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Discussion Starter #1
I understand the principle of dampers and their purpose, I also understand the logic behind the stabilisation system and weight offsets but is there any actual benefit to dampers on stabilisers if you aren't gripping the bow and are using a sling to let the bow swing?
 

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The shock is already passed through you hand before it really jumps and swings. And excessive vibration could break your equipment over time, so there's that. in reality it just sounds better
 

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Discussion Starter #3
That's a fair point, I suppose dampers would also aid in preventing screws coming loose as well, cheers.
 

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buku -

Dampeners:
No, there isn't.
It's marketing BS, that lends itself to people who can't tune a rig properly, or those looking for sponsorship.

Stabilization:
Yes, there is. A properly "stabilized" bow, will sit steadily in the hand be be easier to hold on target.
After release, generating a direction for the bow to fall (in a way "forcing it), may negate minor user interference.

Viper1 out.
 

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Discussion Starter #5
buku -

Dampeners:
No, there isn't.
It's marketing BS, that lends itself to people who can't tune a rig properly, or those looking for sponsorship.

Stabilization:
Yes, there is. A properly "stabilized" bow, will sit steadily in the hand be be easier to hold on target.
After release, generating a direction for the bow to fall (in a way "forcing it), may negate minor user interference.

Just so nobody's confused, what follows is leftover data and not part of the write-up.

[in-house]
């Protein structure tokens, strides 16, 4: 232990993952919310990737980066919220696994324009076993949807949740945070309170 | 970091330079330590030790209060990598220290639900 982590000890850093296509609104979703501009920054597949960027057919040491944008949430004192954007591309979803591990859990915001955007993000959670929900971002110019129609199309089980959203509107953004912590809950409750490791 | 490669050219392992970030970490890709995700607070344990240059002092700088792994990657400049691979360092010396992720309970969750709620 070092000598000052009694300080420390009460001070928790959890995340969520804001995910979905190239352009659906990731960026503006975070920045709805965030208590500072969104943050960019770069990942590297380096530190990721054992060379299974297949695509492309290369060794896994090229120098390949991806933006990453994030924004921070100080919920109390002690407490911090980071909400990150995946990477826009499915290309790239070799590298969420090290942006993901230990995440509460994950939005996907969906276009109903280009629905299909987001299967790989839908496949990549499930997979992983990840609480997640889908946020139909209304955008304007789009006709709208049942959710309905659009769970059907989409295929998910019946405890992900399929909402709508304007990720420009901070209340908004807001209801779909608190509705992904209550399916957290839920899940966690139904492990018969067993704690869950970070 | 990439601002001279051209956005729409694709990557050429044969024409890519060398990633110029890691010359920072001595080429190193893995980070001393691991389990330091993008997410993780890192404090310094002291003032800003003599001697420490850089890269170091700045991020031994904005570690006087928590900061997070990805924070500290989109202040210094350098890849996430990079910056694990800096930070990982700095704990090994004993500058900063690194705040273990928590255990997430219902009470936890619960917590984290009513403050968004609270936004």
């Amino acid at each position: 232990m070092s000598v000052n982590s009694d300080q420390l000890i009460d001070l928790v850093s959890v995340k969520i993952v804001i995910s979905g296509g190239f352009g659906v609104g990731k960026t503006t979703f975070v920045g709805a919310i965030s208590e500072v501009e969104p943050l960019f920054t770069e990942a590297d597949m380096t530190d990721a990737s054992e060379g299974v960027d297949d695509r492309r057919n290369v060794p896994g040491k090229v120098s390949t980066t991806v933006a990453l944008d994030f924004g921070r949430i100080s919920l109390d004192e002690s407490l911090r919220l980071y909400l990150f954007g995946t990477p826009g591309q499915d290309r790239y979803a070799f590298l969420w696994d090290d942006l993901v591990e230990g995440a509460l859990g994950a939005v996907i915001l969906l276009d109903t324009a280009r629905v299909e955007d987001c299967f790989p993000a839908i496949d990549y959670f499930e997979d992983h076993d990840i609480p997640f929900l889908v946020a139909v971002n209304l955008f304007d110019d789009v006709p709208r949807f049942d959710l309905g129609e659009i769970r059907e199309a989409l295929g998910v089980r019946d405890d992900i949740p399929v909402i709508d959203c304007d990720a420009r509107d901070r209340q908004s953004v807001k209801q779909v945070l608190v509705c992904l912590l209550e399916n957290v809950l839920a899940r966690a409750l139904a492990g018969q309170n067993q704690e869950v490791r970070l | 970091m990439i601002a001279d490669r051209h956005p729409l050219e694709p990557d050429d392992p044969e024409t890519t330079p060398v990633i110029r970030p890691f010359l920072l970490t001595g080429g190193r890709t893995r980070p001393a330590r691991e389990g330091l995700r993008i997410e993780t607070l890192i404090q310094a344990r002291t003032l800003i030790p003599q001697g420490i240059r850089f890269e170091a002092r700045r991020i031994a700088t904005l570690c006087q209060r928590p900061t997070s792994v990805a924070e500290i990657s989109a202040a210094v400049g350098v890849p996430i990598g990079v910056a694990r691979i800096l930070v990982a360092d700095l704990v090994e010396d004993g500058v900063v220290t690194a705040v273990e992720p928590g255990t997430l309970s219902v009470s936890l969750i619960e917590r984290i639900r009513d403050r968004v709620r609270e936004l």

Viper1 out.
Cheers Viper1,

That's exactly what I thought was the case.
 

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buku -

Dampeners:
No, there isn't.
It's marketing BS, that lends itself to people who can't tune a rig properly, or those looking for sponsorship.

Viper1 out.
Unfortunately this is not correct.


Chris
 

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It absolutely makes a massive difference in shot feel. I can't shoot my bow without dampeners very long - it flares up tendonitis in my elbow. With dampeners there's no unwanted vibration, shots are smooth, comfortable, and quiet.
 

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Guys -

Delusion is what sells.
IOWs, if someone tells you something works, make sure he's not selling it or trying to convince his wife there was a reason he had to buy it...

If you believe something works, then it does. Whether it actually does or not rarely enters the picture.
Sorry, too many of us have been doing well before all the current "must haves" existed.

Viper1 out.
 
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Guys -

Sorry, too many of us have been doing well before all the current "must haves" existed.

Viper1 out.
Back in the 70s, the bows werent as efficient and didnt have the recoil that modern bows have. Limbs are now way more efficient and store a lot more energy. That energy creates much more recoil and high frequency vibration. Also modern strings are faster and contribute to the recoil. Even beginner and intermediate limbs are much better now, store more energy and create more recoil.

There is a reason why you have to use a dacron string on older bows like the Black widow (which you probably shot back then and still have several of). Using a modern string will shoot the limb tips off.